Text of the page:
2009 Domaine de la Renjarde Cotes du Rhone Massif d'Ucheaux:
Hailing from the 250 hectare appellation of Massif d'Ucheaux, this is 50% grenache, 25% syrah, 15% cinsault, and 10% carignan. Slightly more expensive than the La Petite Fontaine, it brings focused aromas of berries and spice, pepper, and tar. The mouthfeel is medium, with some tannin framing black fruit, red licorice, and finishing with a burst of white pepper. At around $15-20 on store shelves, this too showcases the continued Old World charm of sub-$20 wines.
2007 Domaine Santa Duc "Les Garancieres" Gigondas:
Thrown in to give some context, this decidedly "rustic" blend of 80% grenache, 15% syrah, and 5% mourvedre reeked of Brettanomyces contamination. Major fail.
2008 Chateau La Nerthe Chateauneuf du Pape Rouge:
The first of two vintages of the base Chateauneuf, this from a cooler year. It pours a dark, inky garnet in the glass and unleashes a gorgeous bouquet of savory, dark red fruits, spices, and earth. The cooler year's effect on the palate doesn't go unnoticed, with this CdP veering towards riper red cherry and spice that's strangely restrained. The finish is quick and evaporative, leaving you wishing for more. I suspect this will improve with some aging, though it's a tough sell at over $40 per bottle.
2007 Chateau La Nerthe Chateauneuf du Pape Rouge:
This vintage is considered the better of the two, thanks in part to an Indian Summer around harvesttime. Similarly colored to the '08, a beautiful dark garnet. The nose is all spicy red fruit, green olive, and pepper, proportioned nicely and interwoven very well. Initially I was struck by the simplicity of the red fruit notes, but after a few seconds the tannin showed up along with a stony, spicy mix of flavors that carried through to the finish. I think this is drinking beautifully right now and will get better over the next five to ten years.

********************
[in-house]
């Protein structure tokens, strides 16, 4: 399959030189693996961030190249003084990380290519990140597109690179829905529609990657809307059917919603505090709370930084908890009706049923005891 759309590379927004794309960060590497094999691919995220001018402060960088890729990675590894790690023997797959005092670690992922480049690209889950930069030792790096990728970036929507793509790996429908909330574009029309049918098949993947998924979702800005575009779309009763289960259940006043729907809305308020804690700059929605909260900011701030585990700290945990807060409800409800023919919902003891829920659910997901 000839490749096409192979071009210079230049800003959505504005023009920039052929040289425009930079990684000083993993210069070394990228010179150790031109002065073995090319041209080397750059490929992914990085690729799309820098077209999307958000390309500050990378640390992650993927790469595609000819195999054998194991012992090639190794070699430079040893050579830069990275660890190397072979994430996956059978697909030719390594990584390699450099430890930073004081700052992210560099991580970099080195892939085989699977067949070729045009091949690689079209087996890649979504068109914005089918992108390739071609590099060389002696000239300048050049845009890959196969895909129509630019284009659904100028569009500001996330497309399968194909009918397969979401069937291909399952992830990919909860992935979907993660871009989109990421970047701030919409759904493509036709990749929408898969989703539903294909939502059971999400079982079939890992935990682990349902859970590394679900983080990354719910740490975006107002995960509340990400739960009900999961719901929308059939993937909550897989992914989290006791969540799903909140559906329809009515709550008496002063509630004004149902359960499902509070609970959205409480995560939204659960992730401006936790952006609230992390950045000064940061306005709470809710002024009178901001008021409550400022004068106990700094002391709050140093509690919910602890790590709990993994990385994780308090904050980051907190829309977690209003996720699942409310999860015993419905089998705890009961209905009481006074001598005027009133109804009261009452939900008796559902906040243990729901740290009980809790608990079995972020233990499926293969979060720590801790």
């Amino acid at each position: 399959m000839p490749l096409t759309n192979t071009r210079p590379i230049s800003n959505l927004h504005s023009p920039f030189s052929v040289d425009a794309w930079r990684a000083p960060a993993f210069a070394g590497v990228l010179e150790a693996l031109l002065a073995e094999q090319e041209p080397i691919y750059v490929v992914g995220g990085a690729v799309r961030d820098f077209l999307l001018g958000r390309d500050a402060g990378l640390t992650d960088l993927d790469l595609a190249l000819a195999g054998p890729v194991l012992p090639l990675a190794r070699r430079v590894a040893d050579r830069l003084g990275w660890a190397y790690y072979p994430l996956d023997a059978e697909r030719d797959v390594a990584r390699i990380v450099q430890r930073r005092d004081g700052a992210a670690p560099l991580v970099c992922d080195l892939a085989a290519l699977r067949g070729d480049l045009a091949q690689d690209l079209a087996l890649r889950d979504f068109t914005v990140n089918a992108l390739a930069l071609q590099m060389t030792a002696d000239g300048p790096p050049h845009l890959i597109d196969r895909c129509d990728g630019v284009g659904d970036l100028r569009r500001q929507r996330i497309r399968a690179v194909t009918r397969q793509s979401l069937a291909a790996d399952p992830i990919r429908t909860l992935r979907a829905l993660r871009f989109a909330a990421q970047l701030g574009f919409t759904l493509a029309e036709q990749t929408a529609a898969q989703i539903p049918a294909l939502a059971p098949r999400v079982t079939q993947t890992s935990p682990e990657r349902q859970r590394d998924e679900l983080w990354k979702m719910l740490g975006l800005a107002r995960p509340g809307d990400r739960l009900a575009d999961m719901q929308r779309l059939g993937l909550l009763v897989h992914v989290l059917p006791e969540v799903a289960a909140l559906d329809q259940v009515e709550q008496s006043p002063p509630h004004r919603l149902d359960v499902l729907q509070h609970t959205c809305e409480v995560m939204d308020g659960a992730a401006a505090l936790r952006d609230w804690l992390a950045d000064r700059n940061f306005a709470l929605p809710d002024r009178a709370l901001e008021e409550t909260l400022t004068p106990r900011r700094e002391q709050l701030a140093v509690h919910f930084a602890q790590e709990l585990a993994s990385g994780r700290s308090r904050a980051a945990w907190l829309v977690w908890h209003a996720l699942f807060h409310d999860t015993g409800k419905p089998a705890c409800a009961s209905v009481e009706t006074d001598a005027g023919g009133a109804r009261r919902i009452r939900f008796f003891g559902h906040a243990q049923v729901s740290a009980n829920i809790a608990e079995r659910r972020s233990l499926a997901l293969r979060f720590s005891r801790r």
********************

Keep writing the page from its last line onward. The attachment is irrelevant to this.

2005 Chateau La Nerthe Cuvee Cadettes Chateauneuf du Pape:
Talk about ending on a high note! From a 1.2 ton:acre farmed vineyard, this is a wine that is only made in the best years and always held back for additional barrel and bottle aging. It's well over $100 a bottle on store shelves and is one of those "collectible" French reds. A blend of grenache, mourvedre, and syrah, this is classic Chateauneuf. A whiff of Brettanomyces on the nose adds intrigue to the green olive, black cherry, baking spice, and dusty minerality present. The mouthfeel is deep and profound, seemingly never to end. More of the olive and Brett notes, pepper-dusted red cherry, flashes of oak, and a round, smooth tannin that creates a finish which lasts for a full minute. Outstanding wine, if you can find it. This will continue to get better for another 10-15 years.
Attending this tasting was a great experience for me, as most of my Rhone education has come relatively piecemeal up to now. Being able to listen to the winemaker, M. Voeux, discuss each wine was very educational and helped me understand each wine that much more. I have knocked the 2005+ Rhones for being too extravagant, too alcoholic, and too ripe. Tasting these wines reminded me that it's dangerous to make such generalizations, and wines with balance, power, AND finesse exist in every vintage.